I recently had the opportunity to work with the SmallHD 5.5" FOCUS OLED On-Camera Monitor for HDMI. What you need to know is swipe left, swipe right, swipe up, and swipe down. It takes a little time to figure it out—at first I was swiping too fast, but the touchscreen interface replaces front-panel buttons, switches, and knobs. It is a compact unit, sleek and smartly designed. I already own a 7" on-camera monitor from another company, and that monitor has front-panel buttons and knobs, multiple power inputs, video in/out, and it is a lovely piece of gear that will now be relegated to the Director because the FOCUS OLED is just too useful a piece of gear for the DP/Camera Operator to give up to someone else. The 5.5" screen offers more than enough display real estate, and its simplicity of use is just what I'm looking for—plus, the included mounting arm is a revelation. I worked with the FOCUS OLED monitor on both a RED GEMINI, as well as a Panasonic GH5, on interiors and exteriors, and although designed for DSLRs and mirrorless cameras, it was still a powerful tool when working with the RED GEMINI.
Why Use a Second Monitor
Offering a 5.5" screen may not seem like such an advantage for your DSLR or mirrorless camera, which probably has its own built-in LCD screen. Besides what we already know—that you can position a second monitor pretty much wherever it works best for you—it isn't just about having a second monitor that isn't locked into the camera body, it is about having a more flexible view.
I'm not going to bog down this review with a lot of tech specs regarding resolution and display. If that is what you need then please click here. I will say the monitor is OLED, which provides deep blacks and good contrast, and is bright enough to use on exterior shoots without an accessory hood.
The FOCUS OLED is available either in HDMI or SDI, and also in a variety of dedicated bundles for select camera or battery models. I tested the FOCUS OLED HDMI, so that will be the focus of this article.
No Buttons or Controls
This is not exactly true: there is a power button on the side, and all the connections are on the side or bottom, leaving the face of the unit free of buttons and knobs, keeping it small, just over the size of the screen itself. As mentioned before, it is OLED, which provides excellent contrast and deep blacks. It also has a resolution of 1920 x 1080—OK, I snuck a tech spec into the review—and supports input over HDMI of up to 4K. No buttons and controls though, so how do you use it, you may wonder?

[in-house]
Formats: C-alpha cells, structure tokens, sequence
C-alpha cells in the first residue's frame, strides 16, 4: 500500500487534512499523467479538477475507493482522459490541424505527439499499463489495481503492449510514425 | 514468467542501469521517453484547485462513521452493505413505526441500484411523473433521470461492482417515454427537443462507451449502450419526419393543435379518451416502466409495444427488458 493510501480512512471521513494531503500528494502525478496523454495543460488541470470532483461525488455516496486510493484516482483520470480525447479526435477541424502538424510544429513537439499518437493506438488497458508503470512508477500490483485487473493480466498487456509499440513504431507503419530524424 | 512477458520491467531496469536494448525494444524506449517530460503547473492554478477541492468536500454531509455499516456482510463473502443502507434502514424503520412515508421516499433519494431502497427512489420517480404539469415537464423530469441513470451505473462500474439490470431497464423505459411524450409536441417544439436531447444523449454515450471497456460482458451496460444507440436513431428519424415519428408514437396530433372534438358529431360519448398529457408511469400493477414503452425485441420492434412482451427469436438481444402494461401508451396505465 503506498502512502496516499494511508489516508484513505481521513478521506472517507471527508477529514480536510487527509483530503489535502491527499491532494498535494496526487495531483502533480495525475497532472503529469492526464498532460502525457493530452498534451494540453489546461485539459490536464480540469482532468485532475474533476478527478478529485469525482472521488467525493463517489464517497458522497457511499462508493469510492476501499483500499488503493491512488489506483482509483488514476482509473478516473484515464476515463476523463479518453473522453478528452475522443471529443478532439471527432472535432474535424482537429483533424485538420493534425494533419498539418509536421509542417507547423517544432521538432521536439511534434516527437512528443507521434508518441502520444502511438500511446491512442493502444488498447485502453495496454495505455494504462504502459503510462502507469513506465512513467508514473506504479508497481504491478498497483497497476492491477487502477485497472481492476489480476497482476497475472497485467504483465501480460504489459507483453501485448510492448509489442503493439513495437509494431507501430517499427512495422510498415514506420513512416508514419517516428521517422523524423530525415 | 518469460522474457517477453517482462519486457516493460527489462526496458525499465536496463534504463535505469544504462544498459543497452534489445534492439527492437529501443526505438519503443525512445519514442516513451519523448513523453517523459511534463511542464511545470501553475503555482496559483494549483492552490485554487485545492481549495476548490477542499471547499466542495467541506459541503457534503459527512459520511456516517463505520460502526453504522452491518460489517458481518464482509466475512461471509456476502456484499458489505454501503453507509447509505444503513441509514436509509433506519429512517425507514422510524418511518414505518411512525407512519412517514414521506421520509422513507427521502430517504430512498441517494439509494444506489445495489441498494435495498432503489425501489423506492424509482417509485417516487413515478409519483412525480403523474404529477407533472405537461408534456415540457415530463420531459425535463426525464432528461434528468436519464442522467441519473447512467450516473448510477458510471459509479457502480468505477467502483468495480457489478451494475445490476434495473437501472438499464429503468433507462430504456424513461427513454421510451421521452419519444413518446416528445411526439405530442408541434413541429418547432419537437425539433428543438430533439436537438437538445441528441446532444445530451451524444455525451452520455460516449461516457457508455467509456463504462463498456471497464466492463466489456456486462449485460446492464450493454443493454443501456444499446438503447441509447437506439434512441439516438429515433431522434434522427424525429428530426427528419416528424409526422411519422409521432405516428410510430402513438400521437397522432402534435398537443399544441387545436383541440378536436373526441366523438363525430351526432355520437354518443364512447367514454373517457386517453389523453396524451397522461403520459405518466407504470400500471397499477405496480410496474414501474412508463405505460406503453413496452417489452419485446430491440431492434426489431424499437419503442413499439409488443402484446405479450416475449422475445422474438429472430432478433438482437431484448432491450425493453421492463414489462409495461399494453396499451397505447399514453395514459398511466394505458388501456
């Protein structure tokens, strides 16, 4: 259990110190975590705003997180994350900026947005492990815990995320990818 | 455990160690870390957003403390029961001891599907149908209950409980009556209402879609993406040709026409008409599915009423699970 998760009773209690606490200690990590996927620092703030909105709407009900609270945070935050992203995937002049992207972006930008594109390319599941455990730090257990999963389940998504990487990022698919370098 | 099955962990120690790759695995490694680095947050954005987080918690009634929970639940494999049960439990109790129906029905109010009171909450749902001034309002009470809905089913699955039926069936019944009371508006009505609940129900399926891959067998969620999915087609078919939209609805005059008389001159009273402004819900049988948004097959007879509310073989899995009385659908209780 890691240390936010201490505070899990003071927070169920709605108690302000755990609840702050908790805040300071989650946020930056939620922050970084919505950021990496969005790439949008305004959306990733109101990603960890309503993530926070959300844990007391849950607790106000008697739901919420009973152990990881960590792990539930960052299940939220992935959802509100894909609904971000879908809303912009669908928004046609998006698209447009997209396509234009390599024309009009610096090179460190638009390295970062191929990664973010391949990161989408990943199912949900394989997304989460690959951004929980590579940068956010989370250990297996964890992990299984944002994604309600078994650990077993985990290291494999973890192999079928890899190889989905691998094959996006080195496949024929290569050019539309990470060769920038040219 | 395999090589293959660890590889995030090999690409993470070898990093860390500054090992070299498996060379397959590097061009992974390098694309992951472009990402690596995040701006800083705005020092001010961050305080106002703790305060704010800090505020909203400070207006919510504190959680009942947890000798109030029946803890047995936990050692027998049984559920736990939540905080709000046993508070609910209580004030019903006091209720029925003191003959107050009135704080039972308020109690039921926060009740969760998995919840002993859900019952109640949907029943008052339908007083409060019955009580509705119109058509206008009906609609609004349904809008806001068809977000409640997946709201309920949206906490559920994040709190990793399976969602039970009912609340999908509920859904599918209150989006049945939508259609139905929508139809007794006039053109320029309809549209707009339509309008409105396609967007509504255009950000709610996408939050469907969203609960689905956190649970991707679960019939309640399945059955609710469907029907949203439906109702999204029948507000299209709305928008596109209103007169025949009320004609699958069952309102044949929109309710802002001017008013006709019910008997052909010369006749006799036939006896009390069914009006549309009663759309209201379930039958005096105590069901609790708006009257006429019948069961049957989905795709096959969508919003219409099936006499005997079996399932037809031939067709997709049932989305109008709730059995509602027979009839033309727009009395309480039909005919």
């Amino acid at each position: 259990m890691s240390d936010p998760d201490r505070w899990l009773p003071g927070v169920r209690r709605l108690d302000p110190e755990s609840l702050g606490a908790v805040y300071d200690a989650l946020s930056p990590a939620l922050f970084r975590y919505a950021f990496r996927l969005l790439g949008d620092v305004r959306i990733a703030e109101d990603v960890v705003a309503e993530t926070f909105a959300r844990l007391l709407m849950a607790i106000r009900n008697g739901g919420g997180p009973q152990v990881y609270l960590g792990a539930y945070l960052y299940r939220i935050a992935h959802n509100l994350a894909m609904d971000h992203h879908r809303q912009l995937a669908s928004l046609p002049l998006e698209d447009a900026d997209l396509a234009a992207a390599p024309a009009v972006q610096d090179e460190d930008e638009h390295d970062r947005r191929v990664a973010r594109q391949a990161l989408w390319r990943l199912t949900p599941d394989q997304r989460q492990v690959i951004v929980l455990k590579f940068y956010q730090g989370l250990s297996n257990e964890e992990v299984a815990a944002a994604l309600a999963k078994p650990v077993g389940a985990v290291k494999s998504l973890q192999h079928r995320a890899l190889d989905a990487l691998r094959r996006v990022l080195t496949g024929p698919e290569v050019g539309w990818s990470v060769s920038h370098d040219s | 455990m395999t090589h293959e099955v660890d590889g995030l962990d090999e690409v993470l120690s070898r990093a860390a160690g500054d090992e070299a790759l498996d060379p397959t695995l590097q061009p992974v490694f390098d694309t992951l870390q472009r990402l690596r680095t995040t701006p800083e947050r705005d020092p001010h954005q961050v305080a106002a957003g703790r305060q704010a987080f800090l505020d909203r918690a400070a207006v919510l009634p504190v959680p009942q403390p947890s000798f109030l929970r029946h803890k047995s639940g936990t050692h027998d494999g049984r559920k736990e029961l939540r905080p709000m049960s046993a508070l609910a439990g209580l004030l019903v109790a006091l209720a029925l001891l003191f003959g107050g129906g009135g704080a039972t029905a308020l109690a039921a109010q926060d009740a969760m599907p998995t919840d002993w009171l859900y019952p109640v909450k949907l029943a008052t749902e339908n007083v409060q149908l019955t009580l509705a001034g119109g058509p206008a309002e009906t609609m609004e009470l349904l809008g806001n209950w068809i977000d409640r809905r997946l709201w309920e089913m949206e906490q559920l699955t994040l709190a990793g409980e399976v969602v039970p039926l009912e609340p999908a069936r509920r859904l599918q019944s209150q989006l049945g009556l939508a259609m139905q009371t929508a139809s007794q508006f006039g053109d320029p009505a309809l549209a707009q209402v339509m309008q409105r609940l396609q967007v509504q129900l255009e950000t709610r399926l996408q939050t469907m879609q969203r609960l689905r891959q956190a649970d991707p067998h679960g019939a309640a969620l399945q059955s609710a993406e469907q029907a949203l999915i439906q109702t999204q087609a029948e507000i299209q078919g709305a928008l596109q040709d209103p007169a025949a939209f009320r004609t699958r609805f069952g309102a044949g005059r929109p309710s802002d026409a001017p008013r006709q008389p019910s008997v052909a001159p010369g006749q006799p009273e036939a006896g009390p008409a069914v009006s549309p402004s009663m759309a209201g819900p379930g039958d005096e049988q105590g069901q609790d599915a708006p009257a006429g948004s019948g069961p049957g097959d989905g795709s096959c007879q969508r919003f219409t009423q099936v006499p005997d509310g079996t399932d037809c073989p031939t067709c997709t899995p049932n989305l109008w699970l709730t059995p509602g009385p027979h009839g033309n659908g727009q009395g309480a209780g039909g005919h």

The FOCUS OLED uses “OS 3,” like SmallHD's “Pages” OS, but there is no joystick on this monitor, you must use simple swiping motions, touching the screen. Once you set it up, you have an image displayed, but don't think of it as the display screen, think of it more as one of eight possible menu display palettes, to which you can add a slew of modifiers. Just add the modifiers you want to your current display palette, from Waveform, Vectorscope, histogram, focus assist, peaking, zebra bars, framing guides, anamorphic de-squeeze, and more. Adjust the parameters of each setting, and your display palette is ready to go. No saving is needed because it updates automatically, and stores your selections without going through an additional step. Turn the FOCUS OLED off, remove the power, and guess what? Your settings are still there when you power it back up. You can save up to eight “pages” of settings, so if you want to add a new page, just swipe down and select NEW PAGE. Once you have more than one page, you can swipe left or right, to move between them. You can also tap on the left side of the screen to get to the settings directly on each page.
Swiping up zooms into your image and brings up a little info box so you can know how much you've zoomed in and see what part of your image is being enlarged. Tap the magnifying glass to get to the navigation tool so you can move around your image; tap the navigation tool to return to a magnifying glass, and then swipe down to get back to the normal size image. It does take a little time to get used to this method of working; at least it did for me, so I would suggest you spend a good hour just going through the menu options before going out on a shoot. This will help avoid stress, and you will be able to get the most out of your monitor.